Claim that ban will cost 67,000 jobs is 'rubbish'


One of the world's leading anti- smoking campaigners has said the claim by the Irish Hospitality Industry Alliance that 67,000 jobs will be lost as a result of the planned ban on smoking in restaurants and bars is "rubbish". Dr Muiris Houston, Medical Correspondent reports from Helsinki.

Prof Stan Glantz, professor of Medicine at the University of California, said: "People do not go to pubs to smoke, they go to drink and to socialise."

When smoking is banned in workplaces the only industry that suffers is the tobacco industry, he told a press conference at the World Conference on Tobacco or Health in Helsinki yesterday.

"Claims of catastrophe are always made by hospitality alliance groups, but when the situation is examined after the ban this never happens in effect."

He warned that the tobacco industry sees the Republic's move to be the first European state to institute a ban as "the beachhead for Europe".

"They will spend millions of dollars to prevent the floodgates of tobacco prevention opening to this part of the world."

Prof Glantz, a veteran of anti-tobacco campaigns in California and New York, said a workplace ban on smoking has either had no effect or a positive effect on the hospitality industry.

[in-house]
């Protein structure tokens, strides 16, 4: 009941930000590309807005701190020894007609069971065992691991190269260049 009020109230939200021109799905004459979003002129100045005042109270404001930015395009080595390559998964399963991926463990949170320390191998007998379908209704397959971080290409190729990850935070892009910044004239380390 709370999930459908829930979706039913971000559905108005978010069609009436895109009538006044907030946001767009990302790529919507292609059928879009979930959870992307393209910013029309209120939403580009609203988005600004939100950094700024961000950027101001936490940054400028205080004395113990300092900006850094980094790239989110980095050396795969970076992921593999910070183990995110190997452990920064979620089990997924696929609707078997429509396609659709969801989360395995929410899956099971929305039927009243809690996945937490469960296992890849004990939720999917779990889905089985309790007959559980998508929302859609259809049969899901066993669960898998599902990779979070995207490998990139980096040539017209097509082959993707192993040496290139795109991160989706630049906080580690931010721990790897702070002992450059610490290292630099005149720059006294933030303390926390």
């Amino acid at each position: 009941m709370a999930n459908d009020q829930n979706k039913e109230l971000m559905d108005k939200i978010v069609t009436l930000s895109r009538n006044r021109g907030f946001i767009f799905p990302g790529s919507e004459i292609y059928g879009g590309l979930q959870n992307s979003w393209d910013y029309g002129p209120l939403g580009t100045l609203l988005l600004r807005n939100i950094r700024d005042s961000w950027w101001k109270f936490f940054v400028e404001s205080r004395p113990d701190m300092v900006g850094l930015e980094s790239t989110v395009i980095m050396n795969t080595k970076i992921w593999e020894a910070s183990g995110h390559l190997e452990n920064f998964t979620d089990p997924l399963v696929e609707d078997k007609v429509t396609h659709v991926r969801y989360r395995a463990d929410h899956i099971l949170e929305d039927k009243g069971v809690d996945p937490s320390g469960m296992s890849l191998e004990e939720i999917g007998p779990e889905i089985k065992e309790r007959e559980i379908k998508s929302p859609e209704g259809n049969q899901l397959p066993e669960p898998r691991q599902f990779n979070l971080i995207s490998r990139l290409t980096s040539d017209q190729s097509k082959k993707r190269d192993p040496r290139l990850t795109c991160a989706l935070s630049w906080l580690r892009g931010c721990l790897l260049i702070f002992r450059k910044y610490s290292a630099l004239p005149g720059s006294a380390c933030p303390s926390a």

"Whether you measure tax revenue, employment statistics or consumption figures, all studies are uniform in the message that a smoke-free environment does not damage the business of restaurants or pubs."

Referring to California, he said there was an 85 per cent approval rate following the introduction of anti-smoking legislation there. Despite the predictions made by those opposing the ban, business had substantially increased in the hospitality industry.

"The evidence from the United States is that the tobacco industry gives large amounts of money to hospitality alliances to help them mount a campaign against legislation.

"We know the industry is behind these alliances. It is a routine worldwide tactic."

Earlier Prof Glantz outlined scientific research showing the effects of environmental or second-hand smoke.

These include foetal growth retardation, Sudden Infant Death Syndrome, asthma and respiratory problems in children, middle ear infections in children, lung cancer, nasal sinus cancer and heart disease.

He pointed to emerging evidence that second-hand smoke may cause miscarriage, reduced respiratory function in adults and cervical cancer.

Prof Judith McKay, director of the Asian Consultancy on Tobacco Control in Hong Kong, emphasised the need for a smoke-free environment to be seen as a fundamental right. "Of all the international agreements enshrining the right to health as a fundamental human right, the framework convention on tobacco control is the strongest. "